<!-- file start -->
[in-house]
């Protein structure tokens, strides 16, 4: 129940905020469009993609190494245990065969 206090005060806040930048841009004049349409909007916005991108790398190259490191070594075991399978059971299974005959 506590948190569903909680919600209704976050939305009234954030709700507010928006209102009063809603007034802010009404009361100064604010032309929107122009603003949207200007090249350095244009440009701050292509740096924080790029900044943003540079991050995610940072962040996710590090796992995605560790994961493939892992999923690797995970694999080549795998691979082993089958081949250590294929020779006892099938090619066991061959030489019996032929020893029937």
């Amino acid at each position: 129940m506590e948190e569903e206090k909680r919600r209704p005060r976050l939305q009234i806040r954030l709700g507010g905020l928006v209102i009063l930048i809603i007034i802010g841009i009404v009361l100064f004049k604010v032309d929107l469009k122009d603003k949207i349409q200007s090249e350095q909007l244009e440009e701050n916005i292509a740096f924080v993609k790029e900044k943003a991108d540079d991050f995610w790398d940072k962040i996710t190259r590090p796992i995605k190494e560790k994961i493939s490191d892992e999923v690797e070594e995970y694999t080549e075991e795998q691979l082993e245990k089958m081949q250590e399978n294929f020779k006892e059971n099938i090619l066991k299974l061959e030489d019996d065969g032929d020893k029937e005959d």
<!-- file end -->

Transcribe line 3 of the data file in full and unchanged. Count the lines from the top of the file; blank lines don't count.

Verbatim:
């Amino acid at each position: 129940m506590e948190e569903e206090k909680r919600r209704p005060r976050l939305q009234i806040r954030l709700g507010g905020l928006v209102i009063l930048i809603i007034i802010g841009i009404v009361l100064f004049k604010v032309d929107l469009k122009d603003k949207i349409q200007s090249e350095q909007l244009e440009e701050n916005i292509a740096f924080v993609k790029e900044k943003a991108d540079d991050f995610w790398d940072k962040i996710t190259r590090p796992i995605k190494e560790k994961i493939s490191d892992e999923v690797e070594e995970y694999t080549e075991e795998q691979l082993e245990k089958m081949q250590e399978n294929f020779k006892e059971n099938i090619l066991k299974l061959e030489d019996d065969g032929d020893k029937e005959d």